Mental Health: The Good, The Bad, and The Ugly

Mental Health: The Good, The Bad and the Ugly

My high school experience was an emotional rollercoaster. Sometimes, I would feel like I was on top of the world, able to accomplish anything I set my mind to. Other times, I felt hopeless and unmotivated, as if the world had it out to get me. While high school was undoubtedly the most challenging experience of my life, I believe it truly was a blessing in disguise, as my experiences helped me find my true sense of identity and discover my passion for writing. 


A lot of what I dealt with in high school, such as exclusion, bullying, toxic friendships, etc., seems trivial to me now that I’ve grown and learned from my experiences. However, in the moment, it felt like there was no escape, especially since everything was amplified through social media.  


During the summer before my junior year, my mental and emotional health completely plummeted. My seemingly perfect life all began to crumble before my eyes as my friends at the time showed their true colors. I’m normally a very outgoing and optimistic person, but I had lost all interest in the hobbies and activities that used to bring me joy.  I had no motivation to get out of bed, I barely ate, and obsessive thoughts constantly floated through my mind. The thought of returning to school and crossing paths with the people who made my life a living hell paralyzed me with the most indescribable, crippling anxiety.  


A few nights before the start of junior year, I experienced my first panic attack.  It felt as though a demon possessed my body and took complete control of my emotions.  Unable to catch my breath as I screamed in agony, I truly felt like there was no way out of this dark place.  I ran to the trash can and uncontrollably began to vomit. It was unbelievably scary. These panic attacks became a regular occurrence for me. There were several times where I even questioned if my existence on this earth was even worth fighting for. 

In August of 2016, I reached my lowest point, convinced there was no solution to help me regain my confidence and emotional stability. I was diagnosed with anxiety and depression, and relied on heavy doses of antidepressants and weekly therapy sessions to stabilize my mental health.  My obsessive thoughts would keep my mind racing at night, and my lack of sleep caused my grades to suffer. My parents had to bribe me with junk food just to regain some of the weight that my depression had caused me to lose. This truly was the most agonizing experience of my life.

Months went by as I wept through the pain, until I discovered what later would become my greatest passion in life: writing. 

One of the ways I coped with my pain was through writing. Whenever I’d feel some type of way, whether that be sad, anxious, angry, stressed, or any other range of emotions, I’d open up a blank document on my Notes app and just begin to write.  A lot of the time, I divulged fragmented ideas that would later evolve into coherent pieces of writing.  I found this to be an extremely therapeutic exercise that helped me gather my thoughts and understand my emotions, which ultimately allowed me to control my obsessive thoughts and slow down my racing mind.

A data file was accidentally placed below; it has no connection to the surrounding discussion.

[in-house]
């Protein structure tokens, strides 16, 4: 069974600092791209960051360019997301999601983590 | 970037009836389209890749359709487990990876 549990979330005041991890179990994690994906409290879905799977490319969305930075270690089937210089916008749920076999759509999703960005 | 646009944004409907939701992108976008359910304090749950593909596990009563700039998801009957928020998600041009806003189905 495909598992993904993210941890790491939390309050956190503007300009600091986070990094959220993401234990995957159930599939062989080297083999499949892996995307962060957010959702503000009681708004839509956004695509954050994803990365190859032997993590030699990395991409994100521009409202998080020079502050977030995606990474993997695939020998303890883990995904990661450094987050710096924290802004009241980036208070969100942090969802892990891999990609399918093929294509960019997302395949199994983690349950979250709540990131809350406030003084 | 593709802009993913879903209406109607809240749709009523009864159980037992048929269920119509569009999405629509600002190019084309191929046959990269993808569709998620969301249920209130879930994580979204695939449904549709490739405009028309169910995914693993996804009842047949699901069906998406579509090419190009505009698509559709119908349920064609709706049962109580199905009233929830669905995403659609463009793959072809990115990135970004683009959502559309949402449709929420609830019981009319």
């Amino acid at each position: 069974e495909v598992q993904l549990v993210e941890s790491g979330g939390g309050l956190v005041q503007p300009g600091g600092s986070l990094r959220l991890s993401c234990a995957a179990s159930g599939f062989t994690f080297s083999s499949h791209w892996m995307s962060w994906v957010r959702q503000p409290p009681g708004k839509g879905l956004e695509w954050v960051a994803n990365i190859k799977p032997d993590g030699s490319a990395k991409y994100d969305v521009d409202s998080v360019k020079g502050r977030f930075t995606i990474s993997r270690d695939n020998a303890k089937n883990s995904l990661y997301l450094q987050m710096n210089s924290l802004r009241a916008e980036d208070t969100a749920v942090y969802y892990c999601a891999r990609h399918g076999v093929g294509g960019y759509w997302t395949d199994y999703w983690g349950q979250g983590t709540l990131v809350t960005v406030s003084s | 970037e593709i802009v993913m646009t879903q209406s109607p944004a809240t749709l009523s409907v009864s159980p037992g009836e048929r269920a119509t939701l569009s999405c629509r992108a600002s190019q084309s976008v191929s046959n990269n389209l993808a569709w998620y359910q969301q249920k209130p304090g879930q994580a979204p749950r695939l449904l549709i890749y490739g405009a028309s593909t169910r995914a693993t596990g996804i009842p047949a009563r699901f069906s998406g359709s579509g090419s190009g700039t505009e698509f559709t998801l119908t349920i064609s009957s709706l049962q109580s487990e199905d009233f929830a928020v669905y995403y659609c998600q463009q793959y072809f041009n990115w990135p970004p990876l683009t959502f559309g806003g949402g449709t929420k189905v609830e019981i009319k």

After months of using writing as a coping mechanism, paired with therapy sessions and medication, I slowly began to regain my confidence, and my mental health steadily improved.  I know there’s a lot of stigma behind attending therapy, but I promise you, there is absolutely nothing wrong with going to therapy!  It’s a great way to unburden yourself to a confidant and learn about the tools you can use for recovery. 

If you struggle with anxiety or depression, I encourage you to try out writing as a form of therapy. I used to hate writing, and never believed I would ever actually enjoy writing.  If you try it out and realize it’s not for you, that’s okay! Find your niche. Find something that brings you joy and use it to get you through those hard times.  

The challenges I faced in high school pushed me and encouraged me to become the best version of myself. Instead of continuing to let the pain define me, I changed the narrative.  I took it upon myself to climb out of that deep, dark hole. If you’re going through a hard time right now, I totally understand why you may feel hopeless, desperate, and trapped. Trust me, I’ve been there.  When I was at my lowest point, I wish I could hear my future self reassure me that it will get better. So here I am, telling you. I promise there is light at the end of the tunnel, you just may not see it yet. Keep fighting, girl. You got this. <3 



Written by: Jordan Peterkofsky


2 comments


  • Aileen

    Thank you so much for sharing your experience. I’m going through a similar phase right now, not as bad yet, but everything is just too much and it’s getting worse… but those words really helped me to find some hope. Thank you♡


  • Chelsea

    You are such a strong , beautiful woman! I am so proud to call you my friend and kid’s favorite babysitter of all time! You are SO L💜VED ! You Rock!! 💪🏻


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